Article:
This Is How Soccer Helped Bheemabhai To Propel Her Towards A Bright Future

From our friends at
CRY
Tamil Nadu

August 3rd, 2018 / 6:57 PM

Hima Das, Karnam Malleswari, Dipa Karmakar are just a few of the names you might have heard or remembered in the recent past due to their sporting achievements. They all come from different sporting fields but they have one thing in common-embracing success when life threw hardship at them.

Child Rights and You (CRY), one of the leading NGO’s in its pursuit to bring a lasting change in the lives of children has been using soccer as its medium. Bheemabhai from Vysarpadi the winner of this year’s Ashoka Youth Venture Award is a standing example of how success emerges from the bed of opportunity.

A Dalit, Bheemabhai was often discriminated in school and in her neighbourhood. Her only solace was playing football with her peers after school. When the abuse at school got unbearable, she dropped out which is when Vyasarpadi Children’s Empowerment Project took her under their wings and made her dream again.

Soccer was the excuse through which she was reintroduced to education and the rest is history. She not only excelled in her education but won several prestigious awards to propel her dreams towards a bright future.



Today while Hima has raced into everyone’s heart by her recent run to fame, Karnam Malleswari a weightlifter lifted a nation’s hope by winning a bronze medal in 2000 Sydney Olympics and on the other hand Dipa exhibited one of the finest shows as a gymnast in Rio games 2016. It is time that the gap between the privileged and the marginalized sectors of the society are bridged and more children like Bheemabhai get a chance to represent their nation and write their own success story.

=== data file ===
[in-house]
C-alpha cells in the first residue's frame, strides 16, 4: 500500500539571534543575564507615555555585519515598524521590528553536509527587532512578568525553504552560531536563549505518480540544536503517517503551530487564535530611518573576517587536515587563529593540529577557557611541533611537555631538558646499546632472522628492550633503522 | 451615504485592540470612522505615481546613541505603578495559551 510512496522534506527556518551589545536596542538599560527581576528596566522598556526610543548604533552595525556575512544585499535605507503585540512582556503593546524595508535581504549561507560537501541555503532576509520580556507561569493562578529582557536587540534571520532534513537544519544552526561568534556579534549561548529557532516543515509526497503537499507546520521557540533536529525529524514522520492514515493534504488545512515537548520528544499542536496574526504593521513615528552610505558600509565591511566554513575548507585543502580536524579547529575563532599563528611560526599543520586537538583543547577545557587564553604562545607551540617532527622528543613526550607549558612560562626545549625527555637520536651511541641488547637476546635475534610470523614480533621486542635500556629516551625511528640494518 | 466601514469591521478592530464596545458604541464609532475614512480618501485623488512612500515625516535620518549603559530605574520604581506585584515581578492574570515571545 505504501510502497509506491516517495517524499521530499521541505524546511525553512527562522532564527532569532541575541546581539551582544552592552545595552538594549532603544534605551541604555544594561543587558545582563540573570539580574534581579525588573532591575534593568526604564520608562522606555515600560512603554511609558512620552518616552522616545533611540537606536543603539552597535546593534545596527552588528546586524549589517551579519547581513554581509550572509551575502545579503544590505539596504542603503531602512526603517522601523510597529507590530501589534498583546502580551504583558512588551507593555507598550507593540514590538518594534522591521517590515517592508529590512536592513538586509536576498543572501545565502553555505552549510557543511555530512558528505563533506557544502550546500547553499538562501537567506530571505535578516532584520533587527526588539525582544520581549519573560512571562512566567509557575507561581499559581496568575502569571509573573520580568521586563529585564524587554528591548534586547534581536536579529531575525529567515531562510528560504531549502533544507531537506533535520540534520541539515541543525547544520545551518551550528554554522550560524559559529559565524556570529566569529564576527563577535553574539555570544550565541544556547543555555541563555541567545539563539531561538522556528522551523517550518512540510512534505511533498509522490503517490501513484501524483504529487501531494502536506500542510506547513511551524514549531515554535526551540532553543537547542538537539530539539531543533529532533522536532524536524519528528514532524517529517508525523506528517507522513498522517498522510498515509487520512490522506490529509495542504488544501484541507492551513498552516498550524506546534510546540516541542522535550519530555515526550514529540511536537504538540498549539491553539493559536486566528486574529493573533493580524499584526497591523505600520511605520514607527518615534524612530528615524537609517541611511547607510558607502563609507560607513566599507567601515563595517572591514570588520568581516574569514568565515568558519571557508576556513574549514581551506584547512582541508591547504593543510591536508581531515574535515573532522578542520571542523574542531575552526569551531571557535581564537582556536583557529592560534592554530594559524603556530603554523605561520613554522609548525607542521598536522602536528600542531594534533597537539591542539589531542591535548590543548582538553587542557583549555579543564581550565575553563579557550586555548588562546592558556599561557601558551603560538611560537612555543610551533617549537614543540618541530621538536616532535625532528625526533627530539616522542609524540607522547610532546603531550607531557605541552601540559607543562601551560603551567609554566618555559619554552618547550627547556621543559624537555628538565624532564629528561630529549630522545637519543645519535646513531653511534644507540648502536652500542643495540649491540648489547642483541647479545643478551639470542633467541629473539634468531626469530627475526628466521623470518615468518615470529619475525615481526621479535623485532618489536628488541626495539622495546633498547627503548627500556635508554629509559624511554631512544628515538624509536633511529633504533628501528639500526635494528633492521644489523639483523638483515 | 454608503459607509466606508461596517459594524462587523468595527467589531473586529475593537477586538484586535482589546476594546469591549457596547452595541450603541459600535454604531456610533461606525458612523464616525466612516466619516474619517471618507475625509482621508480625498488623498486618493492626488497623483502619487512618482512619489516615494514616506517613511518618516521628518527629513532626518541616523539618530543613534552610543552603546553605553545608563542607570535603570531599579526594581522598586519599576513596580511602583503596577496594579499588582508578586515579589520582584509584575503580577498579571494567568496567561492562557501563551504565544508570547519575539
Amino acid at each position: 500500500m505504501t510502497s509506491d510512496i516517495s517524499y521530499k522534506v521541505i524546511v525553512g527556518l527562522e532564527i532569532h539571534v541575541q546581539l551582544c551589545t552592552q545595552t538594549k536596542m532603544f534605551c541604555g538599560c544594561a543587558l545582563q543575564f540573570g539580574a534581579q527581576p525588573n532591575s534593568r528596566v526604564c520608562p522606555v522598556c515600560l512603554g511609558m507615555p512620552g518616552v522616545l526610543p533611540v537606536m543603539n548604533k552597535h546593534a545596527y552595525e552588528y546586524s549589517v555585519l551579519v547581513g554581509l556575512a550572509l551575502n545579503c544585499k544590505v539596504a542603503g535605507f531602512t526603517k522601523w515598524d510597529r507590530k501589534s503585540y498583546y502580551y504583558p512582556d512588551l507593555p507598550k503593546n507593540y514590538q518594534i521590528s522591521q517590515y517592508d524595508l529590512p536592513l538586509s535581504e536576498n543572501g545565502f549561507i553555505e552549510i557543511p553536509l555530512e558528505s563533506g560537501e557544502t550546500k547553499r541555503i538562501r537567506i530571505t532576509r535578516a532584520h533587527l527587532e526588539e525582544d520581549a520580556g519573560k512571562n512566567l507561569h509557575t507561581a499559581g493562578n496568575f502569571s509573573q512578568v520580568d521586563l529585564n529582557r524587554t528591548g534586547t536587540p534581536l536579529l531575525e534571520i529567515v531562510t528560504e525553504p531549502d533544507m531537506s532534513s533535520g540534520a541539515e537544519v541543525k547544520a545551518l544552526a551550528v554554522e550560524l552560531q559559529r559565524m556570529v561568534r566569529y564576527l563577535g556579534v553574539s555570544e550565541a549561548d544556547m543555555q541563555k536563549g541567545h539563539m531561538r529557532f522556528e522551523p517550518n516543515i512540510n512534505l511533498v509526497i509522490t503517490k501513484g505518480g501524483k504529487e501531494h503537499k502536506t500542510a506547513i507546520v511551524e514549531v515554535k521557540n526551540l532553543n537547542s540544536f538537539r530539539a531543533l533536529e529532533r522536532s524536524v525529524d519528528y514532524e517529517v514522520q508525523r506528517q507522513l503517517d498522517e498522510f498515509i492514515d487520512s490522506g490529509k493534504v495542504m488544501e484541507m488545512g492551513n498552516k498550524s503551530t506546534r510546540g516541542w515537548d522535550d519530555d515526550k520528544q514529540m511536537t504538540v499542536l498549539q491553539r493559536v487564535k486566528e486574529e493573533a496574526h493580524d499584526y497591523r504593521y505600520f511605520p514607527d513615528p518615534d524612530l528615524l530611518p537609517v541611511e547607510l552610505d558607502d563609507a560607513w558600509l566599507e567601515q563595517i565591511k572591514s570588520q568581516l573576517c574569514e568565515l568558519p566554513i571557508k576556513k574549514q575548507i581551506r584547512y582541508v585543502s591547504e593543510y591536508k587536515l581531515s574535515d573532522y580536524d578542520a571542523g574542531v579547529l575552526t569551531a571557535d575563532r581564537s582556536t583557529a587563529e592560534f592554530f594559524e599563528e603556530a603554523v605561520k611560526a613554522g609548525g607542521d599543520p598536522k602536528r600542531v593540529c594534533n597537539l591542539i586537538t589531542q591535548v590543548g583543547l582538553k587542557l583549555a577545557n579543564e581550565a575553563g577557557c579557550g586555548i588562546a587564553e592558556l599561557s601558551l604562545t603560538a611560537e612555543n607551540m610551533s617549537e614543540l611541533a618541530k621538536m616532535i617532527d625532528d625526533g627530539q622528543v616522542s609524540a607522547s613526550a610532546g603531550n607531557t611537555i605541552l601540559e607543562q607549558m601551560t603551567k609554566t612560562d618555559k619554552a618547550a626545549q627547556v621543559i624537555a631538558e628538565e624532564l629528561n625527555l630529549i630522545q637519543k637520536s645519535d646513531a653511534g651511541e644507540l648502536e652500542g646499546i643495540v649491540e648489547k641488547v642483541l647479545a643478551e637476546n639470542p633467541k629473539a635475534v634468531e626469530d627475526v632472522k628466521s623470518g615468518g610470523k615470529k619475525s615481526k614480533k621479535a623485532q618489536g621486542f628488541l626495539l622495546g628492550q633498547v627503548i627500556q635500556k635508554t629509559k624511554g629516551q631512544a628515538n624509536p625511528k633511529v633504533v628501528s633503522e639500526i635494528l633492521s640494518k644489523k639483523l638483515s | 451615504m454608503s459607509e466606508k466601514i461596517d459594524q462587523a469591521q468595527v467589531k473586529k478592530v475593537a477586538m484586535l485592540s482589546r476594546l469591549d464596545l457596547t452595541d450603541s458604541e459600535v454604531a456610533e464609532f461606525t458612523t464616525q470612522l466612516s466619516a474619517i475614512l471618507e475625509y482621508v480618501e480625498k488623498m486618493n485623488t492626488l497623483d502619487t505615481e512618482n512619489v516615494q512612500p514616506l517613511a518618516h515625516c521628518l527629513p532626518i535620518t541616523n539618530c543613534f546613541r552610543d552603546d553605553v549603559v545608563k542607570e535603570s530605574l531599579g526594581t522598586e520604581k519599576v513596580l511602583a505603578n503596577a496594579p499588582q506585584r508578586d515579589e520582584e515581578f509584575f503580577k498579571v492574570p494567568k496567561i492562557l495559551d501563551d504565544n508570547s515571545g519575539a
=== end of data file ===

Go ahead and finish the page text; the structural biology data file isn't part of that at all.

Realizing the potential of soccer, Child Rights and You (CRY)  in association with the Vysarpdi Children’s Empowerment Project has been organizing a tournament called Soccer for Child Rights. This year’s event, AON-Soccer for Child Rights will work towards providing children with uninterrupted education and ensure a child’s right to childhood.

“In the last 3 years, we have seen the tournament grow to become an event that is hailed as a one-of-a-kind initiative where corporate teams come together along with the less privileged teams to lend their support to the cause. Soccer acts as a medium where both inspire each other all over a friendly game of football. The tournament that was started in Chennai 4 years ago has today spread its wings to Bangalore, Kolkata and Delhi,” said Suma Ravi, Regional Director (South), CRY.

Increase in education means lesser number of children will be affected by child marriage and child labour. CRY has been advocating bringing all children between the age group of 15-18 under the purview of Right to Education (RTE) and the Labour Act which currently safeguards children between 6-14 years. Such measures along with better incentives and opportunity will ensure children from the marginalized sector with a better chance to childhood.

CRY:

Child Rights and You is an Indian NGO that believes in every child’s right to a childhood – to live, learn, grow and play. For 4 decades, CRY and its 850 initiatives have worked with parents and communities to ensure Lasting Change in the lives of more than 2,000,000 underprivileged children, across 23 states in India. For more information please visit us a www.cry.org

 

 

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